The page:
There are lots of things having to do with sexual difference that I don't know. As I said some time ago, I don't know why women don't have the priesthood. I don't have a theological response to the issues that LGBT people raise in their relationships with the LDS Church. These are among the knotty problems that desperately need answers, but I am not equipped to give those answers. I can, however, speak to a narrower topic, that of how I understand the implications of LDS theology for traditional couples.
Scripture, particularly that in the Bible, frequently uses the image of the male-female espoused or married couple as the image of the relationship of God to his people. That image is at the heart of Latter-day Saint theology, so much so that it has literal as well as symbolic significance. God's goal is to bring us to himself in a permanent relationship of love, a relationship that obtains between him and each of us, as well as between each of us and everyone else. Those relationships are physico-spiritual relationships rather than only spiritual ones.
For Mormons, the highest heaven is a web of relationships with the Godhead at the center and all other beings bound to them and to each other in a reduplication of their unity. As I understand it, that is essential to what it means to become like God. God's purposes are ultimately about the creation of that unity, and that creation of unity begins most obviously with the bonding of male and female in marriage. But the marriage bond has an even earlier origin.
Latter-day Saints believe that something about our personalities has always existed. Early in church history (which for Mormons means "in the 19th century") most Mormons believed that the original, uncreated part of our existence, called intelligence, had not been eternally individualized. Individualization came by God, as it were, taking a portion of the basic material—intelligence—and creating an individual spirit.
By the end of the 19th century and the beginning of the 20th, that understanding began to change. Today most Mormons appear to believe that individuals have always existed as individuals, that intelligence has always been individualized. The Church's official "The Family: A Proclamation to the World" may take the more modern position when it speaks of "individual premortal, mortal, and eternal" identity and purpose.
In either case, LDS teaching understands the creation of persons to be ongoing: I have always existed in some way or another, but my purpose is to become a person who is more and more like my Father and Mother in Heaven until I am finally joined in unity with them forever. Becoming like God requires that I go through a series of stages, from becoming a human body to eventually becoming one with God, which means becoming like my Heavenly Parents and their Son, Jesus Christ.
Initially those stages are matters that pertain mostly to the most individualized aspect of my being, that which I usually think of as what I am. But the point of my being is not merely to be that embodied individual who says "I." I ought to be the best individual that I can, developing my abilities as I have opportunity, but as long as I am merely individual, I am sold short. Being an individual person is not the end of becoming a person. Fullness of life can come only when I am joined with other individuals, and that jointure is not just conceptual or metaphorical.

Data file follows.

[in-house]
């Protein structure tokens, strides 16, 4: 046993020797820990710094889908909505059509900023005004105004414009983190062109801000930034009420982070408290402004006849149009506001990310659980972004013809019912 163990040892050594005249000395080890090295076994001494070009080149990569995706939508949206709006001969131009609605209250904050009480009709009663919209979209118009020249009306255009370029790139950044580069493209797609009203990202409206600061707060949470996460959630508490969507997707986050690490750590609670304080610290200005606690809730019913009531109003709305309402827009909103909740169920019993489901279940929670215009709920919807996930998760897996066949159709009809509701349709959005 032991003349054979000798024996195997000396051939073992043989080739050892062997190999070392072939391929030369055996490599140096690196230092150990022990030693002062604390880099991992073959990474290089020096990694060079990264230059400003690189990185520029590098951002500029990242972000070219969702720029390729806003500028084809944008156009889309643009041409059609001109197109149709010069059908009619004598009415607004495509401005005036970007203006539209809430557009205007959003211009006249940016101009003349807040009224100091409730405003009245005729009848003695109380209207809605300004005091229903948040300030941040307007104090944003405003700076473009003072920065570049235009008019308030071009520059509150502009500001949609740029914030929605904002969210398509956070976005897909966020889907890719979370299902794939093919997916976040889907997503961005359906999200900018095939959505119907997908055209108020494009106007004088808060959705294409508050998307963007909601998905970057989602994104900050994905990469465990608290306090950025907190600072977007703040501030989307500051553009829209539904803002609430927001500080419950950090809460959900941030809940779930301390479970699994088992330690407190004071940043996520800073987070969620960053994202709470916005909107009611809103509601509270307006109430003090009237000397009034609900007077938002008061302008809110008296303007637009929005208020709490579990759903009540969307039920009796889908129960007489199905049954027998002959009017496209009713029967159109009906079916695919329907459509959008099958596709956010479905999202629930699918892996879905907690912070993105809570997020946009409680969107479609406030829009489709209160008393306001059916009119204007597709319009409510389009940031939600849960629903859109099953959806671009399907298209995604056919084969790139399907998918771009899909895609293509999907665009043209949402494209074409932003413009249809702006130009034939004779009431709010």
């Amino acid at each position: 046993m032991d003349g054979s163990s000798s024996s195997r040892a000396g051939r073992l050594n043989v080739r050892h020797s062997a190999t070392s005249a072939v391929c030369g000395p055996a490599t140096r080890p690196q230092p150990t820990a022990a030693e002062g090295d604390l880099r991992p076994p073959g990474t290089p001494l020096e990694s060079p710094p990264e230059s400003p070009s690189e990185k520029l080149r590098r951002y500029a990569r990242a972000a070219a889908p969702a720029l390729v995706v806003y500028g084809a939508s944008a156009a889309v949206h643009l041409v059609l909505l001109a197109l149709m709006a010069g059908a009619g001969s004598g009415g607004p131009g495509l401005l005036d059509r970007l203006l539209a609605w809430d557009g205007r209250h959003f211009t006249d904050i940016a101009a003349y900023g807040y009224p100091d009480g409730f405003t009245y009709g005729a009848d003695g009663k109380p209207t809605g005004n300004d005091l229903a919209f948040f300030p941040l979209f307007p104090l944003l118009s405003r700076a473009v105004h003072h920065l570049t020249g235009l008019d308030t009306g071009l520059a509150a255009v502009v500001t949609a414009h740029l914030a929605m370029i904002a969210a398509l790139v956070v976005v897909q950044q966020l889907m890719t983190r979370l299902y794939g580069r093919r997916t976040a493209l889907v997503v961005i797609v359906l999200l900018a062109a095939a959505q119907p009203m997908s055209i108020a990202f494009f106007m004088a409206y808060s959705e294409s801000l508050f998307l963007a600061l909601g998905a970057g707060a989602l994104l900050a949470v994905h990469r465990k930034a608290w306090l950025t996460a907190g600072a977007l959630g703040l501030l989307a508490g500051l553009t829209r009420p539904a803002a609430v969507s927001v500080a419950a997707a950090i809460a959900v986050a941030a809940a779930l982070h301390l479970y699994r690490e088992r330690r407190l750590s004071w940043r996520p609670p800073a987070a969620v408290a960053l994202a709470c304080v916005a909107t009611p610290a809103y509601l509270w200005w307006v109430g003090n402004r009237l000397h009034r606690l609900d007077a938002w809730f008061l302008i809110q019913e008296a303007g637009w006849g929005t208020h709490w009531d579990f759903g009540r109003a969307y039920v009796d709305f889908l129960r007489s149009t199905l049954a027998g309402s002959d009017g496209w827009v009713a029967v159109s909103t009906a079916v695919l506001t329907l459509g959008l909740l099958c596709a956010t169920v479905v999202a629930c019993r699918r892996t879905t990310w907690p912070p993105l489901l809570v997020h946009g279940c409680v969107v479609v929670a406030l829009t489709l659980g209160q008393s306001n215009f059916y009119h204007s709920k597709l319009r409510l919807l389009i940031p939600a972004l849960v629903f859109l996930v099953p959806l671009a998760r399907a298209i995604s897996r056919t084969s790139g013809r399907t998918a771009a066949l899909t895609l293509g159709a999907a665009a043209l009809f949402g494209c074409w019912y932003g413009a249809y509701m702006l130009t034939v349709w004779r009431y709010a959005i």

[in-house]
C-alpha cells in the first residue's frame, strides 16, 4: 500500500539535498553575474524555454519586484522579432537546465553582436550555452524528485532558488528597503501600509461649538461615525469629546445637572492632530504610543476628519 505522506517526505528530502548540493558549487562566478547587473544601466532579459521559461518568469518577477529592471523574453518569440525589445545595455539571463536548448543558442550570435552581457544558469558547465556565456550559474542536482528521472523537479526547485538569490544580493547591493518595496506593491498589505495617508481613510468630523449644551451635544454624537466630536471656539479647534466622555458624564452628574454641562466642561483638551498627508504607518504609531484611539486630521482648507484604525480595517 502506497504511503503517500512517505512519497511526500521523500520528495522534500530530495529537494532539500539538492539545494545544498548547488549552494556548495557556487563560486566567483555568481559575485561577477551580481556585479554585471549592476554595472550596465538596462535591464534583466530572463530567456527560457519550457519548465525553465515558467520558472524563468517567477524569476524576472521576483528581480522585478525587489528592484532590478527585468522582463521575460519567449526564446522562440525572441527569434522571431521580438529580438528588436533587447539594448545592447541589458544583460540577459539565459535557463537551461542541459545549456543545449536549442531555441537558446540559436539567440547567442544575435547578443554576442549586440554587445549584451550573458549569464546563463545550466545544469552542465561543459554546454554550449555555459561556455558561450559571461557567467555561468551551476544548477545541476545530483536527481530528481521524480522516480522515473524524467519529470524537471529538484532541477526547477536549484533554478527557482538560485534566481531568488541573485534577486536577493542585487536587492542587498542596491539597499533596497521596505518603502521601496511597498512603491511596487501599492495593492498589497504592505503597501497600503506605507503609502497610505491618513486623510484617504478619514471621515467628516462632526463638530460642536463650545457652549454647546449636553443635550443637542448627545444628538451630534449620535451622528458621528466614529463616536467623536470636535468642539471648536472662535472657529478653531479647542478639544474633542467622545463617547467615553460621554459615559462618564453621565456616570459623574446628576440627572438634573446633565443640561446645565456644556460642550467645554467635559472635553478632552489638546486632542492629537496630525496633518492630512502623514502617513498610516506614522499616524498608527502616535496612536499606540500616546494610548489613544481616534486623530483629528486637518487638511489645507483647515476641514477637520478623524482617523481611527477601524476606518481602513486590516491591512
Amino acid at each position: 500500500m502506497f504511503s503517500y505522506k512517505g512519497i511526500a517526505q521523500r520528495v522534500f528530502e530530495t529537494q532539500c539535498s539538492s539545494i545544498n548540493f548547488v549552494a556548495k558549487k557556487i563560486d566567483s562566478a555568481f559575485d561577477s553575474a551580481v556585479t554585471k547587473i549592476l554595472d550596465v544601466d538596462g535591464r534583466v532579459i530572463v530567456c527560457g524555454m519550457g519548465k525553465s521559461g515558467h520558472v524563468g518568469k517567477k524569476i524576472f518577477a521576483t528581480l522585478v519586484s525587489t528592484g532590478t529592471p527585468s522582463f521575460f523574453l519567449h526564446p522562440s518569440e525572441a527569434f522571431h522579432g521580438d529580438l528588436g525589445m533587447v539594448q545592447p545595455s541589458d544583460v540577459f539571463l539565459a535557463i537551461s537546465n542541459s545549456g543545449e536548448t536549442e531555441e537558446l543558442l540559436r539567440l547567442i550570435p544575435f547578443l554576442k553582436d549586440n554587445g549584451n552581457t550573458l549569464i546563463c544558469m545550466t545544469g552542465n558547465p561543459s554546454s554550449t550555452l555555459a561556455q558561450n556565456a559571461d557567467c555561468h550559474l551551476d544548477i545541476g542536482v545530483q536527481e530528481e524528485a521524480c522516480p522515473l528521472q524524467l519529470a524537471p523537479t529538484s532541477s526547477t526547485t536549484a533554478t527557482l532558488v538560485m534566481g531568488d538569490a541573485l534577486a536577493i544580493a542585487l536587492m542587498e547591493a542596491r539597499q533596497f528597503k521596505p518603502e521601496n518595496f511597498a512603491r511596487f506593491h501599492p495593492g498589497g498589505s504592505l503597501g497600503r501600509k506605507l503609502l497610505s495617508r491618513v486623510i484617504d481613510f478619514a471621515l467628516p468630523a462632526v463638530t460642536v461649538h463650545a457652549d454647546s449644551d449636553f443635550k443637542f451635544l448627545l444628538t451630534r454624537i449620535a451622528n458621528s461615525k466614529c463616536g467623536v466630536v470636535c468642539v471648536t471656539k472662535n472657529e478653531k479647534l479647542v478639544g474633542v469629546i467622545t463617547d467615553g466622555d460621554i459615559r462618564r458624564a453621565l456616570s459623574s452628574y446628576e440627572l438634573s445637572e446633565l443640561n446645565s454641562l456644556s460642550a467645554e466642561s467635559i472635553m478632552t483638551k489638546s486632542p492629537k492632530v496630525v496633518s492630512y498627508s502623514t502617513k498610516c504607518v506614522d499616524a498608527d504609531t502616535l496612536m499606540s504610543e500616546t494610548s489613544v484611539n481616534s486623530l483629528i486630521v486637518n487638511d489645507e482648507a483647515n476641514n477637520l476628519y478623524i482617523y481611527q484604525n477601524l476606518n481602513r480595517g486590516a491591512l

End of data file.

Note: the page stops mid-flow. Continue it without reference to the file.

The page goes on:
The highest liturgy in the LDS Church is that of "sealing," in which two people are sealed to each other for time and eternity in marriage by covenant that is ratified by sacred authority. Sealing is the rite by which the web of relationships is created.
This means that male-female sexual difference is at the heart of sealing, for to be sealed to another person in marriage means, in principle, to be able to reproduce sexually, to birth, foster, raise, and nourish children in a relationship that cannot be broken. It means also that we can be sealed in the relationships that have made our lives together possible, in relationships with our ancestors as well as our children.
To be sealed in marriage with another is no longer to be the individual that I began as. It is to be part of a new being, a new individual, an individual with always expanding boundaries. But what becomes of me in such an ever-growing web? Do I lose my personality and become merely a function of the web?
No. I did not lose my personality by being sealed to Janice Allen, nor did she lose hers. Instead, what I am was enlarged by the permanent presence of another person, and vice-versa. We are now, physically and metaphysically, one being. Nevertheless, we have two consciousnesses and will continue to have them. We have differences and disagreements. Seldom are our disagreements over something vital, and that becomes more the case the longer we live together. But we continue to be different from one another, and I presume that will and should always be the case.